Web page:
SALT LAKE CITY — Billions of family history records are now available to the public with the completion of a microfilm digitization initiative by the LDS Church.
“This is a really incredible milestone,” said Joseph Monsen, director of preservation services for the Church History Department. “For 83 years, the Church has been collecting and using microfilm records to support genealogical research. … 2.4 million rolls of microfilm are all digitally saved now and available.”
These records are available to anyone; all that's needed is a computer and Internet connection to find family documents and records digitized as part of this effort.
“Even people who have full trees really don't. So, if the low-hanging fruit is already picked, you just need to climb further up your tree,” said Fritz Juengling, a research specialist in the Family History Library located on Temple Square.
Research specialists at the Family History Library highlighted the benefits of the system, which does away with hard-to-read microfilm and the need to travel to the library, calling it "a game-changer for the world."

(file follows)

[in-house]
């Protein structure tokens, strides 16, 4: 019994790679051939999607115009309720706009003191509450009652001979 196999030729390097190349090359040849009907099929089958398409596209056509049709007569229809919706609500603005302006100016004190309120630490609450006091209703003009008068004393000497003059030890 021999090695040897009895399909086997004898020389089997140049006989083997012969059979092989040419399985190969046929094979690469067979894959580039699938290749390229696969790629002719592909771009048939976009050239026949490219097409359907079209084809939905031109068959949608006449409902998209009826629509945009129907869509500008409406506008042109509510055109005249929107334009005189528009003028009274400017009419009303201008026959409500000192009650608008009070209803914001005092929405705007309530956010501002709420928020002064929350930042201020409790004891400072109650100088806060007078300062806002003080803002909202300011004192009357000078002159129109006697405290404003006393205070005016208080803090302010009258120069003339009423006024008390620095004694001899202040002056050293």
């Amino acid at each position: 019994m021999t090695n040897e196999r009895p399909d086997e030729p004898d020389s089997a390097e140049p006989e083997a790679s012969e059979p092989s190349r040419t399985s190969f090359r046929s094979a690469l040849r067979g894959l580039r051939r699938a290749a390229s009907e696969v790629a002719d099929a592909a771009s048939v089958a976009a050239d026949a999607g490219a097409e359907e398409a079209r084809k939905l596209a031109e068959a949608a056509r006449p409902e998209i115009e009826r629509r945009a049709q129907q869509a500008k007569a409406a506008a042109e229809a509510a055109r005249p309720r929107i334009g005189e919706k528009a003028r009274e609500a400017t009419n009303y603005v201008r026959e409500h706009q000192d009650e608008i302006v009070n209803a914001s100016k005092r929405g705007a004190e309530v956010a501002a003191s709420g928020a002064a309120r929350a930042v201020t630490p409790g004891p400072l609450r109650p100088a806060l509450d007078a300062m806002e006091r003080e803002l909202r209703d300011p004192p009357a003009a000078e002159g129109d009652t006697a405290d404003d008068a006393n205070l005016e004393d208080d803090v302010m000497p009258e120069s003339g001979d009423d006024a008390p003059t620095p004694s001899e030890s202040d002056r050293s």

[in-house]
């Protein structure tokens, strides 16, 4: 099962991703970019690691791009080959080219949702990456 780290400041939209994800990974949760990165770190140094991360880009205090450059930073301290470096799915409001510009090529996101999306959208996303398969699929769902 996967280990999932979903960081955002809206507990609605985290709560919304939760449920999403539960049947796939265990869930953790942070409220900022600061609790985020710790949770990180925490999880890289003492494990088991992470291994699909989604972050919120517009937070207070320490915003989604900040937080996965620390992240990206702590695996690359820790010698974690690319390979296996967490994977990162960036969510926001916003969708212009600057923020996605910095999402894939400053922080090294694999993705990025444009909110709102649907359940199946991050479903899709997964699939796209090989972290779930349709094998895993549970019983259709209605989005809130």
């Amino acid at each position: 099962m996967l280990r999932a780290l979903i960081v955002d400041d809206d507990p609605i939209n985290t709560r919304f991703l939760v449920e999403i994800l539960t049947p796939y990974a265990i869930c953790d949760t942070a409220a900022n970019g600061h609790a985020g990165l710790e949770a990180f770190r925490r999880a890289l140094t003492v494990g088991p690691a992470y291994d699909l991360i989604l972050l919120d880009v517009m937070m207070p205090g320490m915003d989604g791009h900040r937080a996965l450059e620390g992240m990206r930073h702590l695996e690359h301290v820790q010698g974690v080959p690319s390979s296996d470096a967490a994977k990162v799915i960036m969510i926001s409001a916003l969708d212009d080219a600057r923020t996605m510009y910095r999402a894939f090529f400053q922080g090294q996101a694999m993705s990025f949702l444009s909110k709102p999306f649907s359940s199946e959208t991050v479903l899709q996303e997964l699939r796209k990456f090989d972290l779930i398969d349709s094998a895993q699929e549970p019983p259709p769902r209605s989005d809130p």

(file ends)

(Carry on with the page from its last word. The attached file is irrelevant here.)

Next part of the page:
It should be noted that while the Church has been releasing millions of records online for years as they were digitized, it will take additional time to index and publish all of the records, which include information of more than 11.5 billion people from around the world.
Over 200 countries and principalities and more than 100 languages are represented in the documents,
which include birth, death, marriage, census, military service, immigration and other records.
The Genealogical Society of Utah, now known as FamilySearch International, began microfilming in 1938, and started its digitization process in 1999.
“It's something that I never thought that I would see in my lifetime with the projections that we had. I thought my kids, or my grandkids would see this. So, for me to see the conclusion of this scanning effort, it's a dream come true,” said Kris Whitehead, a manager for FamilySearch International.